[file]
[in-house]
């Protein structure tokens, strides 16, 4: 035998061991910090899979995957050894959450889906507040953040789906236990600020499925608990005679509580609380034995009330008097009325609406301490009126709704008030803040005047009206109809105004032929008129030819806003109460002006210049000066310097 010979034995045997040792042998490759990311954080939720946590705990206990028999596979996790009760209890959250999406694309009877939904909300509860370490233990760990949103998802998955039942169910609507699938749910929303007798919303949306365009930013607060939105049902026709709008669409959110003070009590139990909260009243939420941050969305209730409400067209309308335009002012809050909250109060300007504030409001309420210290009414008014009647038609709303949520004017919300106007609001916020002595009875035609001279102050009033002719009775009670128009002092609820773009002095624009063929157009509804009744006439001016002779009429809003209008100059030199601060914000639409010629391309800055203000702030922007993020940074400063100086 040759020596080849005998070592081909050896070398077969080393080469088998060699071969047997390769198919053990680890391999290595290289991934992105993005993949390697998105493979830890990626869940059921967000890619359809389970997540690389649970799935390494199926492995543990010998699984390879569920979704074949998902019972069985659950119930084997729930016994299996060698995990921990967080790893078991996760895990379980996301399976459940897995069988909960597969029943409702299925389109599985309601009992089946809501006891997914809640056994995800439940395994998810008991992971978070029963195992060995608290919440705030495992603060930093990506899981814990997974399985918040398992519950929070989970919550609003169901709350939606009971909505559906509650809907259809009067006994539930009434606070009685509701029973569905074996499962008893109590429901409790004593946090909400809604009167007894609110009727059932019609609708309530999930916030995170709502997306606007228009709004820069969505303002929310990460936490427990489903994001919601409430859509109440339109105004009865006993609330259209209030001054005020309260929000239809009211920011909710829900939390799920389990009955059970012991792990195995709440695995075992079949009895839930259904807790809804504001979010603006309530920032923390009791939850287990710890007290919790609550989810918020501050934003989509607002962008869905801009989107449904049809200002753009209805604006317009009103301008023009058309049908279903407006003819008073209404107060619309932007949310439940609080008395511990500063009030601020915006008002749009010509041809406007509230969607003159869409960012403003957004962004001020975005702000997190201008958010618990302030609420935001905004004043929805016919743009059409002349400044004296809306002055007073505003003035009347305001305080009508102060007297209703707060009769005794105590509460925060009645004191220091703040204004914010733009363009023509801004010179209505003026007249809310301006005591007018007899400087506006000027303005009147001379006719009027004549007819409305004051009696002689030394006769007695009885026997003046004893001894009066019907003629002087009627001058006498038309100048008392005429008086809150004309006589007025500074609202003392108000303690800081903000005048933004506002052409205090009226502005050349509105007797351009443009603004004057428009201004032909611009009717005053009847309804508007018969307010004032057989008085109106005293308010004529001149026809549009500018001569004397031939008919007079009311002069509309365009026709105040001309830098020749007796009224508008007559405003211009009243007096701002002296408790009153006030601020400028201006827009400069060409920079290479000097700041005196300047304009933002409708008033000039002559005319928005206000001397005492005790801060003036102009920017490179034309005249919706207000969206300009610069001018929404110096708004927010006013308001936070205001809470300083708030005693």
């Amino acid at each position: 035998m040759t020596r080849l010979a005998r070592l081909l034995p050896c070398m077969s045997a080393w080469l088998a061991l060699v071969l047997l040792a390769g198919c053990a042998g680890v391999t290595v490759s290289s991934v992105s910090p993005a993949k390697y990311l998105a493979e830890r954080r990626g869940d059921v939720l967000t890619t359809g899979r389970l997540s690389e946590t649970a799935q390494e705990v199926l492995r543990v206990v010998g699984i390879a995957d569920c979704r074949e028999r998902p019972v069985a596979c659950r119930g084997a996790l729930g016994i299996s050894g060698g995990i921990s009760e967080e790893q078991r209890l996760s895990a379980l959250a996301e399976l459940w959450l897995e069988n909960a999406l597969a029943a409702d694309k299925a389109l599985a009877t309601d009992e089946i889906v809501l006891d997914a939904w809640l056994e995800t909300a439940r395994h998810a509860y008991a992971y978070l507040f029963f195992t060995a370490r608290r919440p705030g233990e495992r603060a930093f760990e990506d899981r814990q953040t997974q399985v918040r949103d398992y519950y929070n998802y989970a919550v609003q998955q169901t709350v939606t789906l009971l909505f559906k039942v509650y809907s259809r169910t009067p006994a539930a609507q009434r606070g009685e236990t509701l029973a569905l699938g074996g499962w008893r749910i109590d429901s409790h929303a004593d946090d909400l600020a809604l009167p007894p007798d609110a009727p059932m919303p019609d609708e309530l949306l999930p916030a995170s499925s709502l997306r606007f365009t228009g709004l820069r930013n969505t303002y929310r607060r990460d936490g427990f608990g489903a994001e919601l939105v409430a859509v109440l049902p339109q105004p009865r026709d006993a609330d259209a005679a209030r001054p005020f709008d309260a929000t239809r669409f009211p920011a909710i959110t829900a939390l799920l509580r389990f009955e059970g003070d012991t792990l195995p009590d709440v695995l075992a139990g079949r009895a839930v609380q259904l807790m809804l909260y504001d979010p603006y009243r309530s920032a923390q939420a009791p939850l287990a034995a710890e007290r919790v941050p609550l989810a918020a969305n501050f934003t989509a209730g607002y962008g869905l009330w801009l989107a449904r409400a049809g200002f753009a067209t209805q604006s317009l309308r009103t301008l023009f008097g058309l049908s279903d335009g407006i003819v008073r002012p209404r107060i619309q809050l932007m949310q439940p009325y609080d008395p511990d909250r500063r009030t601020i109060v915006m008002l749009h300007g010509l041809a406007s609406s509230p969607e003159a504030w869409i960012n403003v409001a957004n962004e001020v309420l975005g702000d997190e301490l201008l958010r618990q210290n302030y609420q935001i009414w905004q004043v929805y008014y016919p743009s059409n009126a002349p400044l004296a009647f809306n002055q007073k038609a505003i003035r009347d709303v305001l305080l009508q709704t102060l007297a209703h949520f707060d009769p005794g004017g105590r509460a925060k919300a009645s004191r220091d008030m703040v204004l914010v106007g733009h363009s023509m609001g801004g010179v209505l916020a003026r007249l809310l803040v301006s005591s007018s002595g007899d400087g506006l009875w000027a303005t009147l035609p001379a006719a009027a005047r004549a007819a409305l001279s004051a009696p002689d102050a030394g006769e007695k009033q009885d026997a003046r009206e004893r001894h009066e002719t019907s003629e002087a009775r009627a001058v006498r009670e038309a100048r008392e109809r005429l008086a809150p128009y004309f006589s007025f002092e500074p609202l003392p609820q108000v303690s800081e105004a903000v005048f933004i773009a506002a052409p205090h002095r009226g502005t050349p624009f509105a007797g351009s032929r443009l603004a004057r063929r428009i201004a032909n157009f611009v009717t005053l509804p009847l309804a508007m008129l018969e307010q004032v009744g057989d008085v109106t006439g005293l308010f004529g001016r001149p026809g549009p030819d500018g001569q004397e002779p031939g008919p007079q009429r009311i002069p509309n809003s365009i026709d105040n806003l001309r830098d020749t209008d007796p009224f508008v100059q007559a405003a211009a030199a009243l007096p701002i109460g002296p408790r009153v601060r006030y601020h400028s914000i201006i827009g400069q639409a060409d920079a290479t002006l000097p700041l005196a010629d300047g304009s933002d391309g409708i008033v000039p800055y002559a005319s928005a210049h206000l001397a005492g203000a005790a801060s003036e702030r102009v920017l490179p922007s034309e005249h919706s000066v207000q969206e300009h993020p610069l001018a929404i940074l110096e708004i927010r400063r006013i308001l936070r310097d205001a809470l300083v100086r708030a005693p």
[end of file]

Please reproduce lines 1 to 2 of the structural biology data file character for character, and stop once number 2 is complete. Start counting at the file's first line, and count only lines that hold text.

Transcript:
[in-house]
């Protein structure tokens, strides 16, 4: 035998061991910090899979995957050894959450889906507040953040789906236990600020499925608990005679509580609380034995009330008097009325609406301490009126709704008030803040005047009206109809105004032929008129030819806003109460002006210049000066310097 010979034995045997040792042998490759990311954080939720946590705990206990028999596979996790009760209890959250999406694309009877939904909300509860370490233990760990949103998802998955039942169910609507699938749910929303007798919303949306365009930013607060939105049902026709709008669409959110003070009590139990909260009243939420941050969305209730409400067209309308335009002012809050909250109060300007504030409001309420210290009414008014009647038609709303949520004017919300106007609001916020002595009875035609001279102050009033002719009775009670128009002092609820773009002095624009063929157009509804009744006439001016002779009429809003209008100059030199601060914000639409010629391309800055203000702030922007993020940074400063100086 040759020596080849005998070592081909050896070398077969080393080469088998060699071969047997390769198919053990680890391999290595290289991934992105993005993949390697998105493979830890990626869940059921967000890619359809389970997540690389649970799935390494199926492995543990010998699984390879569920979704074949998902019972069985659950119930084997729930016994299996060698995990921990967080790893078991996760895990379980996301399976459940897995069988909960597969029943409702299925389109599985309601009992089946809501006891997914809640056994995800439940395994998810008991992971978070029963195992060995608290919440705030495992603060930093990506899981814990997974399985918040398992519950929070989970919550609003169901709350939606009971909505559906509650809907259809009067006994539930009434606070009685509701029973569905074996499962008893109590429901409790004593946090909400809604009167007894609110009727059932019609609708309530999930916030995170709502997306606007228009709004820069969505303002929310990460936490427990489903994001919601409430859509109440339109105004009865006993609330259209209030001054005020309260929000239809009211920011909710829900939390799920389990009955059970012991792990195995709440695995075992079949009895839930259904807790809804504001979010603006309530920032923390009791939850287990710890007290919790609550989810918020501050934003989509607002962008869905801009989107449904049809200002753009209805604006317009009103301008023009058309049908279903407006003819008073209404107060619309932007949310439940609080008395511990500063009030601020915006008002749009010509041809406007509230969607003159869409960012403003957004962004001020975005702000997190201008958010618990302030609420935001905004004043929805016919743009059409002349400044004296809306002055007073505003003035009347305001305080009508102060007297209703707060009769005794105590509460925060009645004191220091703040204004914010733009363009023509801004010179209505003026007249809310301006005591007018007899400087506006000027303005009147001379006719009027004549007819409305004051009696002689030394006769007695009885026997003046004893001894009066019907003629002087009627001058006498038309100048008392005429008086809150004309006589007025500074609202003392108000303690800081903000005048933004506002052409205090009226502005050349509105007797351009443009603004004057428009201004032909611009009717005053009847309804508007018969307010004032057989008085109106005293308010004529001149026809549009500018001569004397031939008919007079009311002069509309365009026709105040001309830098020749007796009224508008007559405003211009009243007096701002002296408790009153006030601020400028201006827009400069060409920079290479000097700041005196300047304009933002409708008033000039002559005319928005206000001397005492005790801060003036102009920017490179034309005249919706207000969206300009610069001018929404110096708004927010006013308001936070205001809470300083708030005693």